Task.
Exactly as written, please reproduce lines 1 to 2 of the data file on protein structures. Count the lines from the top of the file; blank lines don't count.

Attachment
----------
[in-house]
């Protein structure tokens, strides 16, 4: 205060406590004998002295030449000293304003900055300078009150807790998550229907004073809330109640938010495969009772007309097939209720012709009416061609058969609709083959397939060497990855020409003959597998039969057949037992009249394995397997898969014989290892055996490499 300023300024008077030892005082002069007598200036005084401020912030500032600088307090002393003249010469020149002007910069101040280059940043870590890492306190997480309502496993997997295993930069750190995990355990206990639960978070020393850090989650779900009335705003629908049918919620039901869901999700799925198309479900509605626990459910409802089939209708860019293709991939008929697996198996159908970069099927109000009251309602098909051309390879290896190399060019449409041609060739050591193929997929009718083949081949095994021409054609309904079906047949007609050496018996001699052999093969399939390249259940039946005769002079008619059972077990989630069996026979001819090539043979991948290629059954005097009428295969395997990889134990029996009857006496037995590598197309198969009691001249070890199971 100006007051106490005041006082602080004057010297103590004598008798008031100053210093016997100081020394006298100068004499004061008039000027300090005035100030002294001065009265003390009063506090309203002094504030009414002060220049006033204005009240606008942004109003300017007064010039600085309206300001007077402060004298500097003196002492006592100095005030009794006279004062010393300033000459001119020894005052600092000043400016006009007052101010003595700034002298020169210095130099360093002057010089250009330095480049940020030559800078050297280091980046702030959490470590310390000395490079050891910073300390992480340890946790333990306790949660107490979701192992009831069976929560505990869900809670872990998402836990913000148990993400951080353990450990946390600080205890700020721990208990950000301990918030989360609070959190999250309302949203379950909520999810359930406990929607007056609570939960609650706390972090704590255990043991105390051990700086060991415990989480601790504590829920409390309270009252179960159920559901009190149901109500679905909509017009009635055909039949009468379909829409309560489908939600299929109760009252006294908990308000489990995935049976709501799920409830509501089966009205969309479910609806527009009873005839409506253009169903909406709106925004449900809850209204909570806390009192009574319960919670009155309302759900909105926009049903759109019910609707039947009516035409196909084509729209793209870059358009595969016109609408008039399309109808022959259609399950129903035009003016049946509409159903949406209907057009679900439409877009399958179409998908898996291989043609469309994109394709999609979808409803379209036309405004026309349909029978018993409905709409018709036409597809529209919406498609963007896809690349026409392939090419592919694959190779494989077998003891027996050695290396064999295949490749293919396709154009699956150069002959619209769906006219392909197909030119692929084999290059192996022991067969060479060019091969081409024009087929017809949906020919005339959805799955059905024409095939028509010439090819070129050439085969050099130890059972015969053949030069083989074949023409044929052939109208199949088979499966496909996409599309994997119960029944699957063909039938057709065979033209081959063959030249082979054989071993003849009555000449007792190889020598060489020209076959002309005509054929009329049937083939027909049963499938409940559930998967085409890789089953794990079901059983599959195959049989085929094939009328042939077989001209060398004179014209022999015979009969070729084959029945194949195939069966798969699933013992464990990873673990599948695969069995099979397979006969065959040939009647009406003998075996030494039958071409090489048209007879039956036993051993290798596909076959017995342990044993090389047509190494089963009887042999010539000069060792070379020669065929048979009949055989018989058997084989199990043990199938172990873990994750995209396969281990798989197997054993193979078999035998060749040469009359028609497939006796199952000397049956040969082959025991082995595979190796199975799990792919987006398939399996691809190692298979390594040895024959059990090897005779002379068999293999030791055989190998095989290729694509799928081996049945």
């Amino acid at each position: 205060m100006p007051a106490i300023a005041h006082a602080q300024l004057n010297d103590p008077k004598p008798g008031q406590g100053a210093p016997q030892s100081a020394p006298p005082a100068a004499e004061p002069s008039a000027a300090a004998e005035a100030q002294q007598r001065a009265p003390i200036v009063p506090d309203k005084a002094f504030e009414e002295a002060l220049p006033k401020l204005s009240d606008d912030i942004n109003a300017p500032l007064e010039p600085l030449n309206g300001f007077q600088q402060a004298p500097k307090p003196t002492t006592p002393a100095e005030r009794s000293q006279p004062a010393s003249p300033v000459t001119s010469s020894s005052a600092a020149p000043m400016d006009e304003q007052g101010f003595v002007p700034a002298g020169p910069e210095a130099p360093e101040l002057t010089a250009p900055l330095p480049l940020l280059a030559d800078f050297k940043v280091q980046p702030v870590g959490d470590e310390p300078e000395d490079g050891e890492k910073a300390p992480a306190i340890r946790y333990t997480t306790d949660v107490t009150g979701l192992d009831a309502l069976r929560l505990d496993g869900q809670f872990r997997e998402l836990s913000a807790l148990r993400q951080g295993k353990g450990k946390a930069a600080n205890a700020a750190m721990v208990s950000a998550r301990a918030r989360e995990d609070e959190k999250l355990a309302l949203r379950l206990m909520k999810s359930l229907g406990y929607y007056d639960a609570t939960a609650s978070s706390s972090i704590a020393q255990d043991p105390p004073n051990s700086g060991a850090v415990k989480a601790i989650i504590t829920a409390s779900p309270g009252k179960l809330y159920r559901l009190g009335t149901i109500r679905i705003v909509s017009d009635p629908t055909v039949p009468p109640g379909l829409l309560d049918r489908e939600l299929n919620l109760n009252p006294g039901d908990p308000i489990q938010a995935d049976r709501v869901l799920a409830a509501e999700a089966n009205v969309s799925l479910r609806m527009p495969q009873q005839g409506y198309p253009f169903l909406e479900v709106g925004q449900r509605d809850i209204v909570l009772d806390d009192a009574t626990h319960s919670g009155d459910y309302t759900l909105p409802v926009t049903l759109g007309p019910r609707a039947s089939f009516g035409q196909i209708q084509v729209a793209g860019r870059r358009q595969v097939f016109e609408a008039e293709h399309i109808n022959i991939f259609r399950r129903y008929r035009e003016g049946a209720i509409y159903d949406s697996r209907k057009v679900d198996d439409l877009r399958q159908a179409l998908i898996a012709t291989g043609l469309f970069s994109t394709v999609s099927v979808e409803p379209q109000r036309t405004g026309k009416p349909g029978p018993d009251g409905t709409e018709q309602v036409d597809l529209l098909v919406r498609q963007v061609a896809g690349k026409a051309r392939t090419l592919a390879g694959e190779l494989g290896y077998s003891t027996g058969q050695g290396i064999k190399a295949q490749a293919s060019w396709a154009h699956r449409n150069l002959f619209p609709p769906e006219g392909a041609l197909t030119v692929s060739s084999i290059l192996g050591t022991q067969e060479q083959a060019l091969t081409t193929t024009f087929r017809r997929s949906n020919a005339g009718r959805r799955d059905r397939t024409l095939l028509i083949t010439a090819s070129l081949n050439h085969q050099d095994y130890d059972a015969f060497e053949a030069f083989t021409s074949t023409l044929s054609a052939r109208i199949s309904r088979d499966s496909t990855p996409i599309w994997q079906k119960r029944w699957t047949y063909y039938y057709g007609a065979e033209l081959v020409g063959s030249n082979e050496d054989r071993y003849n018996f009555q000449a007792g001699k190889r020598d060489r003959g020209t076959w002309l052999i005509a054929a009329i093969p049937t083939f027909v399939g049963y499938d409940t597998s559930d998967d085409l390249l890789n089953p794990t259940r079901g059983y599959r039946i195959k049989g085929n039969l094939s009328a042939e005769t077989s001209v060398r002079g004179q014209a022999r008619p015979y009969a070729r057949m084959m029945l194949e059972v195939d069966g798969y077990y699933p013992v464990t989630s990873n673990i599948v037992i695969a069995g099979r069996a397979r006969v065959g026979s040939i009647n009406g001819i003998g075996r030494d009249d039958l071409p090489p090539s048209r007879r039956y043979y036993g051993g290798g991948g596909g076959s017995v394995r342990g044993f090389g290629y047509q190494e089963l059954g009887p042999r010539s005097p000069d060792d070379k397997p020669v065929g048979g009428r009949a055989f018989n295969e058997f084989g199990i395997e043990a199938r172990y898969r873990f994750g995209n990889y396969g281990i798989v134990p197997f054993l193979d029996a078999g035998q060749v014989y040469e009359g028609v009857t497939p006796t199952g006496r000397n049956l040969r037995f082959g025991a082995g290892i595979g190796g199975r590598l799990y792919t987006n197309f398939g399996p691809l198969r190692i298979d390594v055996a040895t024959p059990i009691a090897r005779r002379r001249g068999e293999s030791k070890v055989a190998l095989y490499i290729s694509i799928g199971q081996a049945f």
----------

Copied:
[in-house]
């Protein structure tokens, strides 16, 4: 205060406590004998002295030449000293304003900055300078009150807790998550229907004073809330109640938010495969009772007309097939209720012709009416061609058969609709083959397939060497990855020409003959597998039969057949037992009249394995397997898969014989290892055996490499 300023300024008077030892005082002069007598200036005084401020912030500032600088307090002393003249010469020149002007910069101040280059940043870590890492306190997480309502496993997997295993930069750190995990355990206990639960978070020393850090989650779900009335705003629908049918919620039901869901999700799925198309479900509605626990459910409802089939209708860019293709991939008929697996198996159908970069099927109000009251309602098909051309390879290896190399060019449409041609060739050591193929997929009718083949081949095994021409054609309904079906047949007609050496018996001699052999093969399939390249259940039946005769002079008619059972077990989630069996026979001819090539043979991948290629059954005097009428295969395997990889134990029996009857006496037995590598197309198969009691001249070890199971 100006007051106490005041006082602080004057010297103590004598008798008031100053210093016997100081020394006298100068004499004061008039000027300090005035100030002294001065009265003390009063506090309203002094504030009414002060220049006033204005009240606008942004109003300017007064010039600085309206300001007077402060004298500097003196002492006592100095005030009794006279004062010393300033000459001119020894005052600092000043400016006009007052101010003595700034002298020169210095130099360093002057010089250009330095480049940020030559800078050297280091980046702030959490470590310390000395490079050891910073300390992480340890946790333990306790949660107490979701192992009831069976929560505990869900809670872990998402836990913000148990993400951080353990450990946390600080205890700020721990208990950000301990918030989360609070959190999250309302949203379950909520999810359930406990929607007056609570939960609650706390972090704590255990043991105390051990700086060991415990989480601790504590829920409390309270009252179960159920559901009190149901109500679905909509017009009635055909039949009468379909829409309560489908939600299929109760009252006294908990308000489990995935049976709501799920409830509501089966009205969309479910609806527009009873005839409506253009169903909406709106925004449900809850209204909570806390009192009574319960919670009155309302759900909105926009049903759109019910609707039947009516035409196909084509729209793209870059358009595969016109609408008039399309109808022959259609399950129903035009003016049946509409159903949406209907057009679900439409877009399958179409998908898996291989043609469309994109394709999609979808409803379209036309405004026309349909029978018993409905709409018709036409597809529209919406498609963007896809690349026409392939090419592919694959190779494989077998003891027996050695290396064999295949490749293919396709154009699956150069002959619209769906006219392909197909030119692929084999290059192996022991067969060479060019091969081409024009087929017809949906020919005339959805799955059905024409095939028509010439090819070129050439085969050099130890059972015969053949030069083989074949023409044929052939109208199949088979499966496909996409599309994997119960029944699957063909039938057709065979033209081959063959030249082979054989071993003849009555000449007792190889020598060489020209076959002309005509054929009329049937083939027909049963499938409940559930998967085409890789089953794990079901059983599959195959049989085929094939009328042939077989001209060398004179014209022999015979009969070729084959029945194949195939069966798969699933013992464990990873673990599948695969069995099979397979006969065959040939009647009406003998075996030494039958071409090489048209007879039956036993051993290798596909076959017995342990044993090389047509190494089963009887042999010539000069060792070379020669065929048979009949055989018989058997084989199990043990199938172990873990994750995209396969281990798989197997054993193979078999035998060749040469009359028609497939006796199952000397049956040969082959025991082995595979190796199975799990792919987006398939399996691809190692298979390594040895024959059990090897005779002379068999293999030791055989190998095989290729694509799928081996049945």